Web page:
11. this book rocked my world, and i've been trying for weeks to understand why. here it is:* because the plot is flawless* because the voice is flawless* because it's amazingly tender without being cute* because there's a christopher boone in me, and a christopher boone in everyone i love or at least try to get along with* because the christopher boone in me loves to see itself written about lovingly, like it's the coolest kid, if not on the block (it will never be the coolest kid on the block), at [...]

    12. Am I autistic? Am I Christopher Boone? What is it about my OCD (self-diagnosed, boo yah!) that separates me from this fifteen-year-old kid? Fate is kind, but there is nothing more disturbing than learning that you possess so many of those qualities that categorize people as "special needs." I mean, shit. Choosing Item A over Item B because you like the color? Yep. Counting incessantly? Yep. Getting lost in London Underground? Yep. Quirky eating habits? Yep. Getting ridiculously sidetracked durin [...]

    13. Ok, I get the concept. A heartwarming story told from the vantage point of an autistic boy. Heartwarming, eh. Sure. Cerebral? You bet. For the "Literary Snob"? ABSOFREAKINGLUTELY. (Because most of those people LOVE "The Catcher in the Rye" of my most hated books of all timed this book has been compared to that one. I should have known).Look. I'm smart, I'm educated. I'm a professional woman who adores literature and loves to read. I bought this book because I was told that it was GREAT by a coup [...]

    14. I haven’t read a fictional account this heartbreakingly realistic in a long time. Kapitoil was close, but The Curious Incident paints a more complete picture. The book is from the viewpoint of an teen boy with Asperger's syndrome named Christopher - his mom has recently died and he discovers a dead dog in one of his neighbor’s yards. The short list: he doesn’t read people’s emotions very well (like the android “Data” from Star Trek next Generation, if you will), he hates the colors y [...]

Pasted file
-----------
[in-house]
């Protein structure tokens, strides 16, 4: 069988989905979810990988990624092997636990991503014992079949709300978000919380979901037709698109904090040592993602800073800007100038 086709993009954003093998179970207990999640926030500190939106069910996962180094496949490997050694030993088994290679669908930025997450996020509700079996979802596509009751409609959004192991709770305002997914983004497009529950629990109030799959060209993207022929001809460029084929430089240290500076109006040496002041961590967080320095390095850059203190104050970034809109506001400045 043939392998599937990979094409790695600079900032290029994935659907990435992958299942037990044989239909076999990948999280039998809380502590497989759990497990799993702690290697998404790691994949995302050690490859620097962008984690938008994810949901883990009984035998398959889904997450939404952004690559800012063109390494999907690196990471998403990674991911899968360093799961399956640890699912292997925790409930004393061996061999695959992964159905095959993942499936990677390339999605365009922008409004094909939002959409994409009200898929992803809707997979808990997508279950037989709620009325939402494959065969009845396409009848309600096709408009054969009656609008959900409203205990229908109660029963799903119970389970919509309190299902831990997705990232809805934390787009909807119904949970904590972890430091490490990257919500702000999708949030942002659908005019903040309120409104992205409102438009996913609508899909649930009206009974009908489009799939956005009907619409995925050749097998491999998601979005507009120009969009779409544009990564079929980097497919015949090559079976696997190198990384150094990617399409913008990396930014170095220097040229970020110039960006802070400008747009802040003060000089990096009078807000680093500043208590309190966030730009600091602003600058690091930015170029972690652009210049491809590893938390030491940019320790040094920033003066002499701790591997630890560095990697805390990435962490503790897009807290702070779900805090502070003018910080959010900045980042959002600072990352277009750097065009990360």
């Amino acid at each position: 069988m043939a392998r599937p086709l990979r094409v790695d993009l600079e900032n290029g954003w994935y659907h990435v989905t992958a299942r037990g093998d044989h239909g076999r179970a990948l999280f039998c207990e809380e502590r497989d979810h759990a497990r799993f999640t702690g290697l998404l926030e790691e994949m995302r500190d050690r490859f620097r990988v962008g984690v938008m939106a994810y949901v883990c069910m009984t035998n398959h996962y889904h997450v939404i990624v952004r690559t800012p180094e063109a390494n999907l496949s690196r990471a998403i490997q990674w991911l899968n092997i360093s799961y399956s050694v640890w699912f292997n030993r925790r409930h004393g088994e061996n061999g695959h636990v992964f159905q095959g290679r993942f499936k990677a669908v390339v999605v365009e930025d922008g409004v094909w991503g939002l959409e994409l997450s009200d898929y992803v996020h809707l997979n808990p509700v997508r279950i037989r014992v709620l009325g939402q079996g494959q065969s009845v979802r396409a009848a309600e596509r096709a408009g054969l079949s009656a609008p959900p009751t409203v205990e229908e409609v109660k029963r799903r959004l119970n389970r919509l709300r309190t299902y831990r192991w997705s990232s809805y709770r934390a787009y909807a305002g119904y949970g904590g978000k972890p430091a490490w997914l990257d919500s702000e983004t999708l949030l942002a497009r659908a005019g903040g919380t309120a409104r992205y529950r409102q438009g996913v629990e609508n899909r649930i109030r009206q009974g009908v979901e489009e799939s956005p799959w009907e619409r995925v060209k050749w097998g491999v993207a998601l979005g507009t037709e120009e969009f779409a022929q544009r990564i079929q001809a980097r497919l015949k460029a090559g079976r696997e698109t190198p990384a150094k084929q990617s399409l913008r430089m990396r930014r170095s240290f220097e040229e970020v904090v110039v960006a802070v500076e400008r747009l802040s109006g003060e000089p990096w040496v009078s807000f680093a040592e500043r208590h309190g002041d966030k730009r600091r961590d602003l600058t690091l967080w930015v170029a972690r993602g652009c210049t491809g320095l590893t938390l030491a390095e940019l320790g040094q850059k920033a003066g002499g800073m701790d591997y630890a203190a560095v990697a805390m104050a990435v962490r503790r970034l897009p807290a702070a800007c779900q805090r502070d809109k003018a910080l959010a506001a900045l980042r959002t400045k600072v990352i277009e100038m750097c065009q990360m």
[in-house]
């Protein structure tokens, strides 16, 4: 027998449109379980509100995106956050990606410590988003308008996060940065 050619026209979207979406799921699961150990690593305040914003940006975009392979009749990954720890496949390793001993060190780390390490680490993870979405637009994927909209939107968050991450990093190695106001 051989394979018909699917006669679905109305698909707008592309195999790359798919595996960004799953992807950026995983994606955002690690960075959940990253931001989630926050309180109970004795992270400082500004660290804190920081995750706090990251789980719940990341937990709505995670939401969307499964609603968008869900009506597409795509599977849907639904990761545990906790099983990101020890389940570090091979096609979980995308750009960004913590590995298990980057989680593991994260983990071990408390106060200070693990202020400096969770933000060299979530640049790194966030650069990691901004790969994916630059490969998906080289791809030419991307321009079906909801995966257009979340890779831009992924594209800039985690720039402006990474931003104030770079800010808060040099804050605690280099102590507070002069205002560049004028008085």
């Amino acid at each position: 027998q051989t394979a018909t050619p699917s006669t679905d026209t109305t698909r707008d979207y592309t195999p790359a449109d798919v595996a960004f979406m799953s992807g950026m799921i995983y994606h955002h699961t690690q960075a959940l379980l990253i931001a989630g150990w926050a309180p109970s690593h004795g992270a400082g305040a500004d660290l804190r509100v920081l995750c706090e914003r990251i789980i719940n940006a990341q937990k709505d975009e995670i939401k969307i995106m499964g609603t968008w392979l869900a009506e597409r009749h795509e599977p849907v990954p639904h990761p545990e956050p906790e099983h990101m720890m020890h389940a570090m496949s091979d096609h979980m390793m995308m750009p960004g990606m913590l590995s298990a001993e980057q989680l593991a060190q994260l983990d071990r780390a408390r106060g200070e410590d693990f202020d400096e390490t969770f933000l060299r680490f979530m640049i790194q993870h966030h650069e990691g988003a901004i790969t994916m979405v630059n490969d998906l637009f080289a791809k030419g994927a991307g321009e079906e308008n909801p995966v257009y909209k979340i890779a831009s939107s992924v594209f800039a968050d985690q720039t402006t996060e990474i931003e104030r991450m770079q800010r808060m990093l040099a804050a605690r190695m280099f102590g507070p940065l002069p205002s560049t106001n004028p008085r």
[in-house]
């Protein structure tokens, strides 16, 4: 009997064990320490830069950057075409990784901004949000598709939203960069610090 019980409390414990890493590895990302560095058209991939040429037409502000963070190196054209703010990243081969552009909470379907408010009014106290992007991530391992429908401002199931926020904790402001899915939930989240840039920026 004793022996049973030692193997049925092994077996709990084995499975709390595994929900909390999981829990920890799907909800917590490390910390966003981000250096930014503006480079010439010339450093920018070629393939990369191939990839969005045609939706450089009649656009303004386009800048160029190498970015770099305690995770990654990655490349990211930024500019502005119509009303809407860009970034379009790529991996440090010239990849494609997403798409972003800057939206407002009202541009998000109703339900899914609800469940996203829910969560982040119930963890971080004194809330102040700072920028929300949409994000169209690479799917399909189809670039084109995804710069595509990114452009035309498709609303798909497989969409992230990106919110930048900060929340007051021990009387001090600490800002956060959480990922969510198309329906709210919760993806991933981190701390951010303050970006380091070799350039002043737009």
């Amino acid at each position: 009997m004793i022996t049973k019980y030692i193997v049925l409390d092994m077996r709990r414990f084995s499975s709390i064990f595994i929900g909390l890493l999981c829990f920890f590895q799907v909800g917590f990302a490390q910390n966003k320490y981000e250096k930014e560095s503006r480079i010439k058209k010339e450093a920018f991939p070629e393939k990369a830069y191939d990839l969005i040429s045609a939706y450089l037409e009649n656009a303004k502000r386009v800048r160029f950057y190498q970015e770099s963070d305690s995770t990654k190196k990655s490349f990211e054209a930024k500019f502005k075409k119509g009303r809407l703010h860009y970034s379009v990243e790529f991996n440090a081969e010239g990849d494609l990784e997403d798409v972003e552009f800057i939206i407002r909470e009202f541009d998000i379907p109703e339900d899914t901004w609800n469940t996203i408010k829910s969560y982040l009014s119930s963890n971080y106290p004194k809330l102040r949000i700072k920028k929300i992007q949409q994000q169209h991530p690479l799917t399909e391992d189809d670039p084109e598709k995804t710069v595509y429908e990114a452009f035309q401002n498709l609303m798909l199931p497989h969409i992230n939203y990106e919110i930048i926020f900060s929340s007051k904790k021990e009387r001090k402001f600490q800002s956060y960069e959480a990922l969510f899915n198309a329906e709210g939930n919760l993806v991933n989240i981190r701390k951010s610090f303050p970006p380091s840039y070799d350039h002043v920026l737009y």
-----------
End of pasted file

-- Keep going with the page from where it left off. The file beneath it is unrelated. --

15. This is the story of Christopher Boone, a very likable 15 year old who suffers from Asperger Syndrome, a type of higher functioning Autism. Christopher sets out to solve a mystery; who killed Wellington, his neighbors dog, something he wants very much to do because he is accused of committing the crime. Christopher’s detective work helps him solve some other mysteries along the way, one that is much more important than who killed Wellington.

    16. ولفگانگ آمادئوس موتسارتبا آن که در آن زمان هنوز این اختلال شناخته شده نبود، بعضی با مطالعه ی رفتارهای موتسارت، به این نتیجه رسیده اند که او مبتلا به اوتیسم بوده: قوه ی شنوایی حساس، نیاز به حرکت دادن دائمی دست و پا، و در یک مورد، وقتی حوصله اش سر رفته بوده، پریدن و پشتک زدن روی م [...]

    17. You can't please everyone, and I guess books can be a good example of that statement. I know a lot of people who liked this book very much, but on the other hand, I also know a few people who would not hesitate to burn this book. I'm on the positive side. I really enjoyed this short novel.I've said this numerous times in my other reviews that I like character driven novels. This book obviously focused on Christopher's development more than the plot's. The author succeeded, because I've gotten at [...]